Thus far, we have discussed “Pro-active” empowerment and “Re-active” empowerment.
In this third article in a series,, we will explore what Robert Keck, Ph.d described as “the courage to be empowered”.
The Courage to Be Empowered
In all honesty, for most people, it is easier to drift along or spend our energy reacting, than it is to open our lives to the power of co-creation. It is about fully opening ourselves to serve a purpose greater than ourselves and inviting others to join us. Sometimes being empowered is taking new action. Sometimes it is choosing new ways of thinking and being present. At other times, our gifts and talents may be best used for leadership when we simply have the humility to “get out of the way” and allow ourselves to be used in ways that we had not imagined or even chosen. It takes great courage to live and lead in this manner.
It takes courage, because everything continues to change and we can’t always predict where the journey will lead and what challenges we will meet along the way.
It takes courage because empowerment is about discovering our uniqueness, or “true” or “fundamental” self. The spiritual task of empowerment is to find one’s own unique relationship to the Source of life and to discover and live one’s own special version of spirit incarnate.
It takes courage because not all choose to be empowered. The path to empowerment usually involves meeting our “shadow” side as well as our uniqueness. It is easier some days to conform to someone else’s image of who we should be or stay on the surface of things and project our shadows on to someone or something else than to live an empowered life. It is easier to not face the many unknowns that are part of life today.
To be empowered is to dream big and then to be willing to become the container through which these large visions can emerge into reality. It takes courage to hold the vision and to carry the disappointments that come when we are not able to achieve that which we are reaching for or things take much longer than we bargained. It is easier to be a pessimist, to be cautious, or to be content with mediocrity than to face the inevitability of disappointment and challenge on the road to becoming.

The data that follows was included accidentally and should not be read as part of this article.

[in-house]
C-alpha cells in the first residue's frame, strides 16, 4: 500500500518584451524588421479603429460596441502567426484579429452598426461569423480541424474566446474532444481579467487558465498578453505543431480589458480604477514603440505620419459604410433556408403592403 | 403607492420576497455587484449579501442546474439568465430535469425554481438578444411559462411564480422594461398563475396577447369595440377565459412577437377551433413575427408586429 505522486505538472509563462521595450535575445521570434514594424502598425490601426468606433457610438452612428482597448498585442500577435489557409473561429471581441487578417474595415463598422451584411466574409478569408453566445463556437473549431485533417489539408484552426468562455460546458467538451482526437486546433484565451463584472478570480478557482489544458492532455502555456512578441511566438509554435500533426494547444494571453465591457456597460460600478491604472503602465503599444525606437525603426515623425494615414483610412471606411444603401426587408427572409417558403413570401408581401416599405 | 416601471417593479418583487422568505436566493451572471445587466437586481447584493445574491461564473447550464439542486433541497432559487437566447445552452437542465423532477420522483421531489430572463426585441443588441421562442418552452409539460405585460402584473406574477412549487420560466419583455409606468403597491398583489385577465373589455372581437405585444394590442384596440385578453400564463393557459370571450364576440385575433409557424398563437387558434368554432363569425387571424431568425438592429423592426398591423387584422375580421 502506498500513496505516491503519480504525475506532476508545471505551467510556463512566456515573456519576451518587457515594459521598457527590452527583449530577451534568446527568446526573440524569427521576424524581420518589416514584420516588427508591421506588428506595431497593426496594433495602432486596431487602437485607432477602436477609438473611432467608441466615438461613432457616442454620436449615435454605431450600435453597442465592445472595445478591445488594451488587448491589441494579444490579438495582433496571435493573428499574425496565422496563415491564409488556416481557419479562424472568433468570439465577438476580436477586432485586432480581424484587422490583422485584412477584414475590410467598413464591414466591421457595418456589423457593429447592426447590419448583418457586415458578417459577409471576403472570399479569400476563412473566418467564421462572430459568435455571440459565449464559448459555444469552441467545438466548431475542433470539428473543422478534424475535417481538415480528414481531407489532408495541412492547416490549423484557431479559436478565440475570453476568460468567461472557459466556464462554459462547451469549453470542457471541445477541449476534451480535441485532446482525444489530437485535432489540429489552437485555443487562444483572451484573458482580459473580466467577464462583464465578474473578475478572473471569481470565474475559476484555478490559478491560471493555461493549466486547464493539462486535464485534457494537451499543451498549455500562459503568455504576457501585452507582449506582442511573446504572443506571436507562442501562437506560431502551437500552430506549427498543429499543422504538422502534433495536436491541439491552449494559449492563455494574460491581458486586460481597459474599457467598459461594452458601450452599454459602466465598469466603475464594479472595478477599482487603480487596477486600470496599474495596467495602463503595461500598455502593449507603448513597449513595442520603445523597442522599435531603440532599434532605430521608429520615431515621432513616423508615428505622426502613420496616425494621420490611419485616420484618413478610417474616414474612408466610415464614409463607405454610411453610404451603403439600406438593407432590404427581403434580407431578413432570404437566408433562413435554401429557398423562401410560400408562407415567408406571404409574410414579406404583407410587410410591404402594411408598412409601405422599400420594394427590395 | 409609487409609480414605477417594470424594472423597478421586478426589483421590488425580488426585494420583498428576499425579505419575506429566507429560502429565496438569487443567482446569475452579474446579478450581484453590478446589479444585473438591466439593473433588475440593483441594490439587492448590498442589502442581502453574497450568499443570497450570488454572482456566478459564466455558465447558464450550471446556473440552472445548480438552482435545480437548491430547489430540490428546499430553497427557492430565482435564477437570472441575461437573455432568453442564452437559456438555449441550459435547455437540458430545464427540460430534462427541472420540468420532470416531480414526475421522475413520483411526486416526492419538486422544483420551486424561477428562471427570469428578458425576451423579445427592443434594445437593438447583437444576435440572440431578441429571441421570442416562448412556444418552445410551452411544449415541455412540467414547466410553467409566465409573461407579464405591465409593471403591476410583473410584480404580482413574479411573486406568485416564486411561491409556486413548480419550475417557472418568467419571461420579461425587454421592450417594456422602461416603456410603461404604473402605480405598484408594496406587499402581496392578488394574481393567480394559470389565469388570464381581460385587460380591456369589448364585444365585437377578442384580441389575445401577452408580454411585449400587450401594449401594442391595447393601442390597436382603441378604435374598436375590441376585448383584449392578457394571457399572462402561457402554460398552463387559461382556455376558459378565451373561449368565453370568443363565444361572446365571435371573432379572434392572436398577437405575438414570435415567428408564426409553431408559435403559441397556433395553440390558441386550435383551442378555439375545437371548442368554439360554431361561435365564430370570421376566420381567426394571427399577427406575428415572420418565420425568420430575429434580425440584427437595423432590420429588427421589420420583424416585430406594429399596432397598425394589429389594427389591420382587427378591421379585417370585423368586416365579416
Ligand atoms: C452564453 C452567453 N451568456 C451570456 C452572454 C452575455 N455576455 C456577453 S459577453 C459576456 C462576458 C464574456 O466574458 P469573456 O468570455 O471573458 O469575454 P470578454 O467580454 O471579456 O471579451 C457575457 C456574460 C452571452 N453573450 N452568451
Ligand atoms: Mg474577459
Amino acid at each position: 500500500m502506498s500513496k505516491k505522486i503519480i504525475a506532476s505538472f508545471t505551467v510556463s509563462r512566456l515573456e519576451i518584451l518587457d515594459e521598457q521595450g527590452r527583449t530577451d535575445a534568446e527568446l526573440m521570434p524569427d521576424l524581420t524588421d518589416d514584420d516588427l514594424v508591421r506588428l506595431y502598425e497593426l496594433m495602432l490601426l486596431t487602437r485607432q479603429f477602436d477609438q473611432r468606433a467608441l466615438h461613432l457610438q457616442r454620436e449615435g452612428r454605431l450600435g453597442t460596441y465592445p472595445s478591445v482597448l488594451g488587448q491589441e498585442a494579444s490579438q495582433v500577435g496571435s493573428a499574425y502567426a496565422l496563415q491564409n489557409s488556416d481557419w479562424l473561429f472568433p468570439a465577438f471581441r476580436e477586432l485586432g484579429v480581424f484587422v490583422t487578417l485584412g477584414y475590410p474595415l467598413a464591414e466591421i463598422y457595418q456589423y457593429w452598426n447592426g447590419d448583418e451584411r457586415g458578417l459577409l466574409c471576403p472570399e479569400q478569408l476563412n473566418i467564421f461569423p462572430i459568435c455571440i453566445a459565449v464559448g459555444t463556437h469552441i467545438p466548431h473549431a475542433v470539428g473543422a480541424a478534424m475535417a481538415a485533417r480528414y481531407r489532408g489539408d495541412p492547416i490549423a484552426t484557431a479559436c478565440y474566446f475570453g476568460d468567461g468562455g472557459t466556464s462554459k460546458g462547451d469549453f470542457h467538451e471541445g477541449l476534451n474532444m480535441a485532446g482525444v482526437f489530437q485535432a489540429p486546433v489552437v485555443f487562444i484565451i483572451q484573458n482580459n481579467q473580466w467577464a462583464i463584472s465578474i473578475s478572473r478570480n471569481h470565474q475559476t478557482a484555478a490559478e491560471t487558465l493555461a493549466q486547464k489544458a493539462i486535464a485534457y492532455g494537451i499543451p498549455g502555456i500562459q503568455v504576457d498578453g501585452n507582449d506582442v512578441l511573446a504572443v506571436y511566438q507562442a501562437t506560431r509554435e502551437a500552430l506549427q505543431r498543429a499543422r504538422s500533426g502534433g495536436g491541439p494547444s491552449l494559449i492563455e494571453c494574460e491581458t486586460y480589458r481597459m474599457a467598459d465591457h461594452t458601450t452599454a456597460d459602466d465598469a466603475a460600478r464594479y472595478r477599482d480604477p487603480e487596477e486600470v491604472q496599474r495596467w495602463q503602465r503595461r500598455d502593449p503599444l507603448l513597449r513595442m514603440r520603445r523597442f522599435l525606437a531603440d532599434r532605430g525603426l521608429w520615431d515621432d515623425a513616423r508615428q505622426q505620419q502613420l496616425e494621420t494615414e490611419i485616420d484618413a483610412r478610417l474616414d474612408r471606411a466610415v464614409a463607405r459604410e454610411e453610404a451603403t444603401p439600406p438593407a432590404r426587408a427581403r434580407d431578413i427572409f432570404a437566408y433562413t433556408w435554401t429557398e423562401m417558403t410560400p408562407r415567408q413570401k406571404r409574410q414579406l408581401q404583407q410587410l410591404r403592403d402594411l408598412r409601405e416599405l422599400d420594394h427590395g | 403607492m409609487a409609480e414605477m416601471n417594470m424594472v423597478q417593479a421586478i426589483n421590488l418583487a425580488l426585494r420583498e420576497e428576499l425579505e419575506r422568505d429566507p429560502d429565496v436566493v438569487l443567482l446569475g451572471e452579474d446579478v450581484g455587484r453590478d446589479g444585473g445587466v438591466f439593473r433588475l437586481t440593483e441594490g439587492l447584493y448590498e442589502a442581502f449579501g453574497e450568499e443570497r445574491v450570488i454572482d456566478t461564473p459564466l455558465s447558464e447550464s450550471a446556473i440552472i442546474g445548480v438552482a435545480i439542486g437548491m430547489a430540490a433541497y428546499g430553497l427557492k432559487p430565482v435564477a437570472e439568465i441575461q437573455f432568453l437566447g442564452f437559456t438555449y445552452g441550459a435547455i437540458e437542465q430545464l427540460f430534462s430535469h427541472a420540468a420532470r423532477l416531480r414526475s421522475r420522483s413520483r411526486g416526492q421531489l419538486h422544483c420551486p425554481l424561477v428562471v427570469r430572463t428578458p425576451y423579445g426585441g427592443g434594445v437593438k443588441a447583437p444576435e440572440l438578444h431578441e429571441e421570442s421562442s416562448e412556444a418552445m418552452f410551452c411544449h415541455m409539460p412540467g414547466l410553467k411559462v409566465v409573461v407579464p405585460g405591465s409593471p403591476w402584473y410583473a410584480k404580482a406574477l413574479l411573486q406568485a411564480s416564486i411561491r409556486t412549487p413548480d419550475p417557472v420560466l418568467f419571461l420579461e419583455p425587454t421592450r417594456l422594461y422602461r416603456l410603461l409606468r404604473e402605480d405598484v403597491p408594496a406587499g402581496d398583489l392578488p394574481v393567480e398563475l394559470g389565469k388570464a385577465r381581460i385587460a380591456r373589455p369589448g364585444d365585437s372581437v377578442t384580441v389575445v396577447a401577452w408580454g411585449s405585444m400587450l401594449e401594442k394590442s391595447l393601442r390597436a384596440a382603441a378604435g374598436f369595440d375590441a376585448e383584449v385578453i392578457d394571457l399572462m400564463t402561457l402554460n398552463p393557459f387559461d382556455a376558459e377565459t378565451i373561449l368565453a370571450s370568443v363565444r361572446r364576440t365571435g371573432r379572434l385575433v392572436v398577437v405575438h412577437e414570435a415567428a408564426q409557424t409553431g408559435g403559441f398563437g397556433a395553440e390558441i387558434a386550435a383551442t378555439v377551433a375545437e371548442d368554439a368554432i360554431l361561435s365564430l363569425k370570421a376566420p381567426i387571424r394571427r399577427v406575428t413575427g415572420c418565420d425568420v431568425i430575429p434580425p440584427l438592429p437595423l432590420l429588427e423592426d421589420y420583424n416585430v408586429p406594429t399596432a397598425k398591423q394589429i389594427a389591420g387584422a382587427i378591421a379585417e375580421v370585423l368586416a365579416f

It takes courage to open ourselves in relationships and partnerships, to empower others and allow ourselves to be empowered. Transformation brings us close to the fire and we can and do sometimes get burned! As the heat goes up, things are exposed for what they are and there is a type of purification that happens within us and for the organization if we are open. It takes courage to be vulnerable to burns and the pain that comes with, even though it may be just what is needed in the long run.
Empowerment is about claiming the power available to us to personify and usher in a new vision based on deep values and a worthy mission. It is about making ourselves as leaders available to be the containers through which this transformation can unfold. In my experience, this requires great courage, but is one of the most satisfying experiences that a leader can have.
For your consideration:
- What aspect of empowerment requires the greatest courage for you to embrace?
- What fears can get in your way?
- How do you see your life and leadership as a vehicle for personal, organizational or social transformation?
- How do you sustain yourself (and others) as you go about this work?
Janet M Drey is the managing director of the Consortium for Contemplative Leadership, a community dedicated to advancing the adoption and practice of contemplative leadership. Find out more about Janet’s services and the Consortium here.